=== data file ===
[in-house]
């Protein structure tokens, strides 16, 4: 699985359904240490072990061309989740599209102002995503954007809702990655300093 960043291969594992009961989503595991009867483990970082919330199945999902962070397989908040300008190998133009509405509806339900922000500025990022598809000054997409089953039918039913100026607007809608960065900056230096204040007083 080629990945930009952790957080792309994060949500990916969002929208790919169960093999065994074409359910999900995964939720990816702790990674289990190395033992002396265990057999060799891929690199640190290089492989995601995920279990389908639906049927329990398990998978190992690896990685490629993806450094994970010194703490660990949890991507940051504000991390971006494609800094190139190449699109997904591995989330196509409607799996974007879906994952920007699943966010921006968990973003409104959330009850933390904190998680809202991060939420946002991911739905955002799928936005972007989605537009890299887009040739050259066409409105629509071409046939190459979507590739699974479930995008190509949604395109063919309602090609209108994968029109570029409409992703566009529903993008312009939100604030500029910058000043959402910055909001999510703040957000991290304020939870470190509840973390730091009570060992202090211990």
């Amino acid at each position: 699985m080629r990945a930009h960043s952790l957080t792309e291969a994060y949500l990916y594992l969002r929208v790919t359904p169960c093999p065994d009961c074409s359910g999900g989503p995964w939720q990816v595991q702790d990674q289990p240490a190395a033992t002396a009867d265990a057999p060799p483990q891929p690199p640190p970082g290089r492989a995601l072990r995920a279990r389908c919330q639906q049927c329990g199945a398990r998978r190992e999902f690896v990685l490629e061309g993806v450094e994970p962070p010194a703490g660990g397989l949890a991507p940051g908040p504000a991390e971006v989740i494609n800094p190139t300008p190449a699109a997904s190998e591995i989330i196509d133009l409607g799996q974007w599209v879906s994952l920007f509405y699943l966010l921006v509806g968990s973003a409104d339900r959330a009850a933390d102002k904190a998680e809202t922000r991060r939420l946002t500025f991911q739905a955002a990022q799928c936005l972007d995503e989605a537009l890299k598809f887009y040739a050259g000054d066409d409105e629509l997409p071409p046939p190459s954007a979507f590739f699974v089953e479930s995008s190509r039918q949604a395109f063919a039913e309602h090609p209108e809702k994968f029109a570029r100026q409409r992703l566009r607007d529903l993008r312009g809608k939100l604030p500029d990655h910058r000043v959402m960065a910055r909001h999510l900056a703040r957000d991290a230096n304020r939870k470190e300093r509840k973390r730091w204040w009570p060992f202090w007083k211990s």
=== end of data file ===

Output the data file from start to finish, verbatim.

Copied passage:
[in-house]
């Protein structure tokens, strides 16, 4: 699985359904240490072990061309989740599209102002995503954007809702990655300093 960043291969594992009961989503595991009867483990970082919330199945999902962070397989908040300008190998133009509405509806339900922000500025990022598809000054997409089953039918039913100026607007809608960065900056230096204040007083 080629990945930009952790957080792309994060949500990916969002929208790919169960093999065994074409359910999900995964939720990816702790990674289990190395033992002396265990057999060799891929690199640190290089492989995601995920279990389908639906049927329990398990998978190992690896990685490629993806450094994970010194703490660990949890991507940051504000991390971006494609800094190139190449699109997904591995989330196509409607799996974007879906994952920007699943966010921006968990973003409104959330009850933390904190998680809202991060939420946002991911739905955002799928936005972007989605537009890299887009040739050259066409409105629509071409046939190459979507590739699974479930995008190509949604395109063919309602090609209108994968029109570029409409992703566009529903993008312009939100604030500029910058000043959402910055909001999510703040957000991290304020939870470190509840973390730091009570060992202090211990």
């Amino acid at each position: 699985m080629r990945a930009h960043s952790l957080t792309e291969a994060y949500l990916y594992l969002r929208v790919t359904p169960c093999p065994d009961c074409s359910g999900g989503p995964w939720q990816v595991q702790d990674q289990p240490a190395a033992t002396a009867d265990a057999p060799p483990q891929p690199p640190p970082g290089r492989a995601l072990r995920a279990r389908c919330q639906q049927c329990g199945a398990r998978r190992e999902f690896v990685l490629e061309g993806v450094e994970p962070p010194a703490g660990g397989l949890a991507p940051g908040p504000a991390e971006v989740i494609n800094p190139t300008p190449a699109a997904s190998e591995i989330i196509d133009l409607g799996q974007w599209v879906s994952l920007f509405y699943l966010l921006v509806g968990s973003a409104d339900r959330a009850a933390d102002k904190a998680e809202t922000r991060r939420l946002t500025f991911q739905a955002a990022q799928c936005l972007d995503e989605a537009l890299k598809f887009y040739a050259g000054d066409d409105e629509l997409p071409p046939p190459s954007a979507f590739f699974v089953e479930s995008s190509r039918q949604a395109f063919a039913e309602h090609p209108e809702k994968f029109a570029r100026q409409r992703l566009r607007d529903l993008r312009g809608k939100l604030p500029d990655h910058r000043v959402m960065a910055r909001h999510l900056a703040r957000d991290a230096n304020r939870k470190e300093r509840k973390r730091w204040w009570p060992f202090w007083k211990s």